Borders separate but also unite.

(Octavio Paz, Mexican poet and diplomat)

Nearly two thousand miles long, the US-Mexico border (la frontera) is the most frequently crossed international border in the world. Although predominantly depicted in the American media as a hub of drug trafficking and violence, the border—porous in nature—is also a place that allows for the exchange of ideas, wealth, and culture.

Recently at the forefront of political and cultural conversation following the current US President’s anti-immigration discourse and executive orders, the border has been characterized by contradictions since the nineteenth century, when the US annexed an important portion of Mexican territory. For Mexicans, Central Americans, and the United States citizens living alongside it, the border presents daily challenges that carry within them both hope and devastation. It is a complex physical, economic, cultural, social, and emotional landscape of human interaction.

The exhibition La Frontera: Encounters Along the Border seeks to explore this space and what it represents. Jewelry artists from Mexico, the United States, Latin America, and Europe expose the underlying currents of the border environment within geographic, political, economic, social, cultural, and ideological contexts. The artists transform metal, fiber, wood, and other materials into representations of their experiences, their influences, their dreams, and their nightmares.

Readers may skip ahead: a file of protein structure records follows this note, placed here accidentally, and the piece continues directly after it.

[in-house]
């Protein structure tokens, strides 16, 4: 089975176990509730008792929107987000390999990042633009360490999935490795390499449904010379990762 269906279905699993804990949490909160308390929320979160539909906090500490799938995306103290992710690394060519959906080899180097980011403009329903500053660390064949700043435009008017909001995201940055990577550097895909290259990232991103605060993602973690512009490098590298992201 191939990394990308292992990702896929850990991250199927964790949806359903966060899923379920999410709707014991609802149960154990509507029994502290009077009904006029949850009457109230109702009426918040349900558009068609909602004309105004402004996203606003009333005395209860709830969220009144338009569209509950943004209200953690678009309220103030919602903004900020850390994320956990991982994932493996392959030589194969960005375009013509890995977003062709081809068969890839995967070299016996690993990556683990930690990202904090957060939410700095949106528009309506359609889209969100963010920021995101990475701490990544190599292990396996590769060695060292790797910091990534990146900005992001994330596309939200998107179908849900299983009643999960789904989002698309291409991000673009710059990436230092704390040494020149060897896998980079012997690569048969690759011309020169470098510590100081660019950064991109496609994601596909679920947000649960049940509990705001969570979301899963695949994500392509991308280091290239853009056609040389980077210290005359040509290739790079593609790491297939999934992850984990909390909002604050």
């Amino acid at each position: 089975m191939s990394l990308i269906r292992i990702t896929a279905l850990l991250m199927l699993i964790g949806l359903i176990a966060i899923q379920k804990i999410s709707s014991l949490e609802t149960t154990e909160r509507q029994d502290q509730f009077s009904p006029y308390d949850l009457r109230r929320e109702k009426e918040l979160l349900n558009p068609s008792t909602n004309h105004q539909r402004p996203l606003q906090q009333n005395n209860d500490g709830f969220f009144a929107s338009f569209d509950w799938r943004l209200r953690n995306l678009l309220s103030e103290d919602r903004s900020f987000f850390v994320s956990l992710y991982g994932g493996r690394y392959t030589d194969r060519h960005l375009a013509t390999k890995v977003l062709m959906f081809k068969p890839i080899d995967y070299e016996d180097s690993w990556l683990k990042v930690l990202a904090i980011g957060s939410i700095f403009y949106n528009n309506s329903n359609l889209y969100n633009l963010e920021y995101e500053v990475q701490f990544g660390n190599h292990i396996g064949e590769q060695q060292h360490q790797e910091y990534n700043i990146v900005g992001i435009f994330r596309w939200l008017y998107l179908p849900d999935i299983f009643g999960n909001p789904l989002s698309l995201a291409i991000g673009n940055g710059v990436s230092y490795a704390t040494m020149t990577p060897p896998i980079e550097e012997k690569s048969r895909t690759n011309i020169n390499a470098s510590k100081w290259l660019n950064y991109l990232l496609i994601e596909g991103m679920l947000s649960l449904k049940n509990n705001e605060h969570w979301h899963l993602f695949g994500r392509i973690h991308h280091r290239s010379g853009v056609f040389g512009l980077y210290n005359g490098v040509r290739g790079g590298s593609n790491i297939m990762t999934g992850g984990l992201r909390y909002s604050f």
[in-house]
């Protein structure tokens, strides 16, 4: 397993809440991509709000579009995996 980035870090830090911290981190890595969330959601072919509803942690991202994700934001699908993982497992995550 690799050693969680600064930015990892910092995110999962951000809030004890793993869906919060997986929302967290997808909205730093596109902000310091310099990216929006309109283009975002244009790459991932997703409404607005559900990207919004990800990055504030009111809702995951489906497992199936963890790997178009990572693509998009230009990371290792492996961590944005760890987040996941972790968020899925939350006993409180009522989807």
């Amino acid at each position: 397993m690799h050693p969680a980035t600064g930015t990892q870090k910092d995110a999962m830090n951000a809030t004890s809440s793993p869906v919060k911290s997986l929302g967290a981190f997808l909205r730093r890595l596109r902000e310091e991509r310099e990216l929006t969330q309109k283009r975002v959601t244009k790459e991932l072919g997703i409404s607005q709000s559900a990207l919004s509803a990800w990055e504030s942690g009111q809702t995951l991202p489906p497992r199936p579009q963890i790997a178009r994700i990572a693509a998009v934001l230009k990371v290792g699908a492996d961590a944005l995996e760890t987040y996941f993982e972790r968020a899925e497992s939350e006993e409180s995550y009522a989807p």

La Frontera was originally organized and curated by Lorena Lazard and Velvet da Vinci Gallery. It premiered at the Museo Franz Mayer in Mexico City in 2013. It then traveled to Velvet da Vinci, San Francisco, California; the Art Gallery at Indiana University Kokomo, Kokomo, Indiana; and the Houston Center for Contemporary Craft, Houston, Texas.

La Frontera: Encounters Along the Border is co-curated by Mike Holmes and Lorena Lazard with the assistance of MAD’s Assistant Curator, Barbara Paris Gifford, and Assistant Manager of Curatorial Affairs, Angelik Vizcarrondo-Laboy.

Major funding for La Frontera: Encounters Along the Border is provided by Barbara Waldman, Sondra Gilman and Celso Gonzalez-Falla, and the Rotasa Fund.

This exhibition is supported, in part, by public funds from the New York City Department of Cultural Affairs in partnership with the City Council.